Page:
The cop was leaning over the hood of the car to try to see the hands of the people inside and make sure they didn't have any guns, they said. But Bell floored the gas pedal and headed for the cop, the sources said, striking him and badly cutting his knee.
One of the Altima's passengers - who possibly had a gun - jumped out of the back of the car, the sources said.
Around the same time, an unmarked Toyota Camry driven by a plainclothes police lieutenant and another cop behind him pulled up, but overshot Bell 's car. A police van with an officer and the narcotics detective then managed to block Bell 's car in.
Bell 's Altima first struck the police van in the driver's desperate bid to escape, then backed up and struck the roll-down metal doors of a commercial building behind him. He then revved his car again toward the undercover - which prompted the cop to scream, "He's got a gun!" and start firing, according to the sources, with the bullets passing through Bell 's car.
"The undercover thought they had more than one gun. He thought they would do anything to get away. He was yelling, 'Let me see your hands!' " one source said.
At one point, the detective thought his gun had jammed and so reloaded his magazine and emptied the clip again at the car, firing 31 bullets.
Bell was killed, Guzman critically injured, and a third friend, Trent Benefield, was shot. They are expected to live.
Benefield later told a friend from his hospital bed that he and his buddies didn't know the undercovers were cops.
He told investigators, "I got into the car, and there was all this shooting."
It was unclear when the other four men who were originally fighting with Bell and his pals fled the scene. They were spotted leaving in a black SUV.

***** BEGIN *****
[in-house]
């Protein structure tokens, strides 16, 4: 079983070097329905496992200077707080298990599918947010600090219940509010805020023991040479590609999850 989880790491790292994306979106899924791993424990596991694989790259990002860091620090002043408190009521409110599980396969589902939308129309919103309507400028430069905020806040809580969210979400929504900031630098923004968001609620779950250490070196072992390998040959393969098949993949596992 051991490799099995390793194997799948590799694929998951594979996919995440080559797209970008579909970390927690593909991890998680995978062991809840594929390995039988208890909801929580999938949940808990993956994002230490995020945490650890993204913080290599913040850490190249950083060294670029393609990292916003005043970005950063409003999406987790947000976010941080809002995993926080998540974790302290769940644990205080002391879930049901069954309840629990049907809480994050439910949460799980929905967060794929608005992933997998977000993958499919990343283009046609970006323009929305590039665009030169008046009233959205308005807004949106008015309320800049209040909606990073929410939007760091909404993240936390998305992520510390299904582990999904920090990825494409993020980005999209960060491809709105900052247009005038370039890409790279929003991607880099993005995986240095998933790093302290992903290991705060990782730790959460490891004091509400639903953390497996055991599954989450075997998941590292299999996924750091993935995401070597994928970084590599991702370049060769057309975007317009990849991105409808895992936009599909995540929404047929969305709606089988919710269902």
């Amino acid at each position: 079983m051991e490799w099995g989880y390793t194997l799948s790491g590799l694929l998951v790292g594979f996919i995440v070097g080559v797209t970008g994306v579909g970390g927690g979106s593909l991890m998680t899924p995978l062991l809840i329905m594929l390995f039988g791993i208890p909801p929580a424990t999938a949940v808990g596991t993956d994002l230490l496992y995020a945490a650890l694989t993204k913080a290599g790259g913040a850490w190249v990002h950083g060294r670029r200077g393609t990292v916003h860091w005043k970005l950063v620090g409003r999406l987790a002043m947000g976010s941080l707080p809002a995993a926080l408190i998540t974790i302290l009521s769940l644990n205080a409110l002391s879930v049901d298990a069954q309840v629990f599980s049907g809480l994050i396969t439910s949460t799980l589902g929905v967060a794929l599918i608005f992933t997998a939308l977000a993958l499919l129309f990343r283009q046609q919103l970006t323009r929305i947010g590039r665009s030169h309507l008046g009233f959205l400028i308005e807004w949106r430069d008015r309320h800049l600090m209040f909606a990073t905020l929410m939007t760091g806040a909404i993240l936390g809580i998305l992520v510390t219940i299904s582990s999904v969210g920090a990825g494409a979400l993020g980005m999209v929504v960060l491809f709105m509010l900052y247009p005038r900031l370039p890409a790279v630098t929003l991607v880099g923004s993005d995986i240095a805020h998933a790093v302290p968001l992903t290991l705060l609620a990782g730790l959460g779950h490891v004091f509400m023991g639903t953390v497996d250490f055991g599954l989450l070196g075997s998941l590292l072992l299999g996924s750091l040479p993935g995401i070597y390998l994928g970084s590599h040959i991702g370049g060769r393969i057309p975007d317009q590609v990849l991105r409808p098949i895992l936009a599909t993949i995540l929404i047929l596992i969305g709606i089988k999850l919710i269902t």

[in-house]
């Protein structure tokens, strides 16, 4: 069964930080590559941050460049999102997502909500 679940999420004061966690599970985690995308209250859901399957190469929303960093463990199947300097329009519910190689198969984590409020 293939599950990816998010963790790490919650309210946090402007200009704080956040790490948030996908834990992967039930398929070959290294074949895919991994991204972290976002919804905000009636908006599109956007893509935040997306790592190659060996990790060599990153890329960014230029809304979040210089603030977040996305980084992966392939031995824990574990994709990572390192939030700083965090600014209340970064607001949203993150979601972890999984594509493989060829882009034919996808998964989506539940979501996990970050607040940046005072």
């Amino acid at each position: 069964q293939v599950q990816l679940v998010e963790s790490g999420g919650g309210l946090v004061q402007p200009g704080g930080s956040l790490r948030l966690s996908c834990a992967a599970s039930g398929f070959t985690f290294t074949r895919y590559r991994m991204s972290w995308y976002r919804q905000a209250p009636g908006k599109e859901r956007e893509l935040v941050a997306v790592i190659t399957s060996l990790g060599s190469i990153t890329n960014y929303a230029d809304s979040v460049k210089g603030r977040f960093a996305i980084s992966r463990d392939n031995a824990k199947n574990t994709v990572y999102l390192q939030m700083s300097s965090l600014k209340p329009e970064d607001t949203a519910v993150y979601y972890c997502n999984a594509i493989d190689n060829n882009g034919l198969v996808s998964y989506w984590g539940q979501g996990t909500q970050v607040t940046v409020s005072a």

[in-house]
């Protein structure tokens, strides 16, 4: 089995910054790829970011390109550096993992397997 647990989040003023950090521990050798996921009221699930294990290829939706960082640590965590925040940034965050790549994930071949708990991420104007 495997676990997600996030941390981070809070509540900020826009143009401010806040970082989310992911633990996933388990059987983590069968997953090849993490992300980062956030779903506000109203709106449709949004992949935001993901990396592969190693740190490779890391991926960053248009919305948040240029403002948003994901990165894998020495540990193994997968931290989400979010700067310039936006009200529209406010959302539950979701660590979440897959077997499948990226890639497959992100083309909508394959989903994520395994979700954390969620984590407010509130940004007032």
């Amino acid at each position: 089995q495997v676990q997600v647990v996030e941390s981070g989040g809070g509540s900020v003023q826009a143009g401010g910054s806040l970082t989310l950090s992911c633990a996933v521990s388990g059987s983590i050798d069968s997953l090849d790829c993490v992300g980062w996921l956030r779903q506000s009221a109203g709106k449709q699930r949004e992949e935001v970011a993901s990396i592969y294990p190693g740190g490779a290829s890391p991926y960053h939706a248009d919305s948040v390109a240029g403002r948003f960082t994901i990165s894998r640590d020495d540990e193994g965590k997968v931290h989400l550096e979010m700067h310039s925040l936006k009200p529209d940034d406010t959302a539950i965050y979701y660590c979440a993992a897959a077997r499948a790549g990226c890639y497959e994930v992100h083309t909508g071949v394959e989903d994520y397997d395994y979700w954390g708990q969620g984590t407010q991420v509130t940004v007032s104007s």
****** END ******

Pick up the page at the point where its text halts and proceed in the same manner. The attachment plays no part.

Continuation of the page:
Bell had been arrested three times in the past: twice for drugs and one on a gun rap in a case that was sealed. Guzman has been busted nine times, including for armed robbery. He spent two stretches in state prison in the '90s. Benefield has a sealed record as a juvenile for gun possession and robbery.
Some marijuana was later found near the Altima, and investigators believe that it may have been tossed out by the group before the gunfire. Two bullet casings also were recovered from the Altima, although cops said they do not believe they were from a police gun.
The shooting of Bell , who was black, has ignited racial tensions in the city - even though the cops involved included two blacks, a Hispanic and two whites.
The five cops who fired shots were put on administrative duty. Police Commissioner Ray Kelly said it was the first time that any of the officers were involved in a shooting.
Detectives Endowment Association President Michael Palladino said the cops were justified in firing off a total of 50 bullets at unarmed men because Bell was using his car as a lethal weapon.
"Once the threat ended, so did the shooting."
A source told The Post: "They [the cops] feel completely sad about what happened. They made a decision, and they're going to live with it."
Mayor Bloomberg spoke to Bell 's fiancée Saturday after the shooting, sources said.